Where The Sidewalk Ends Analysis

1151 words 5 pages
Bersche 1
Ethan Bersche
Mr. Wright
March 20, 2015

Where does the Sidewalk End?
An Analysis of Where the Sidewalk Ends by Shel Silverstein

People are drawn to poetry because it uses words to express emotions that most people can only feel. The greatest poems tell stories that readers wish to be true. They open doors to worlds of which readers desire to be a part. Most North-American homes are blessed with one of Shel Silverstein's award winning poetry books. His poem Where the Sidewalk Ends is arguably the best poem of all time. In just three short but powerful stanzas, Silverstein is able to create that longing in readers that makes poems great. He accomplishes this through his masterful use of sound and sense, form, and symbolism
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The second, turns the reader against the ugly mechanical place which they currently inhabit. The third stanza

Bersche 3 invites them to come to this magical place. It is a very classic beginning, middle, end style story portrayed in an interesting way. By introducing the new world at the very beginning of the poem, it allows the reader to ponder it as they read. They become more and more intrigued as they go on, adding to their longing to find this incredible place.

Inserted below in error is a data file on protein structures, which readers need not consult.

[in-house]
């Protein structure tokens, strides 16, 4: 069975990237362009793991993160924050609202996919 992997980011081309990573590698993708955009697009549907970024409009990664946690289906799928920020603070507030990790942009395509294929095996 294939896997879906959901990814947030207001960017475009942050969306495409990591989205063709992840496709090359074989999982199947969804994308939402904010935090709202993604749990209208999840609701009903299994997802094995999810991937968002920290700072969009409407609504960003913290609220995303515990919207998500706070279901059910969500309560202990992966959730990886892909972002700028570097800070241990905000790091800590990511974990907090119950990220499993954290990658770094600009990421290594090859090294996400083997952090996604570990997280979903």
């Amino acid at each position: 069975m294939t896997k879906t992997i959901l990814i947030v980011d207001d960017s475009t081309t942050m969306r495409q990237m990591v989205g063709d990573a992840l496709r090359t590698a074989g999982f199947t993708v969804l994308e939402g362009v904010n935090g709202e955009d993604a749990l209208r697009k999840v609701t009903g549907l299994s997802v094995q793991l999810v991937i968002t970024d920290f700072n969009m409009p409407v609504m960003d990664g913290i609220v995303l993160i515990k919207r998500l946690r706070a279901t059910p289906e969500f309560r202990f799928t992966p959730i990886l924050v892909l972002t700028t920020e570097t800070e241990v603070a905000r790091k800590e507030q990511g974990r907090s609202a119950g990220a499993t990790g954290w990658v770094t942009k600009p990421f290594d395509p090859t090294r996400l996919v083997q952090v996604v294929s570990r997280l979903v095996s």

The greatest purpose in poetry is to use words to paint to a picture in the mind of the reader. Where the Sidewalk Ends uses metaphor to make the reader long for a beautiful, natural world. Silverstein paints a picture of a world where the “grass grows soft and white” rather than green and itchy. The sun is frozen in a perfect “crimson” glow like a beautiful, permanent sunset.
The animals are magical and mystical “Moon-Birds” that fly through cool “peppermint wind”. It is also a place that is known best by children. This incredible place represents everything of which the reader could possibly dream. It taps into the human biological desire to be closer with nature and to stay young forever with their inner-child. This heavenly metaphorical world is a symbol for the freedom of childish imagination. Its beauty is emphasized through contrast as the poem continues. Silverstein describes a desolate city that forces the reader into adulthood where they are overcome by industrialization. This is where


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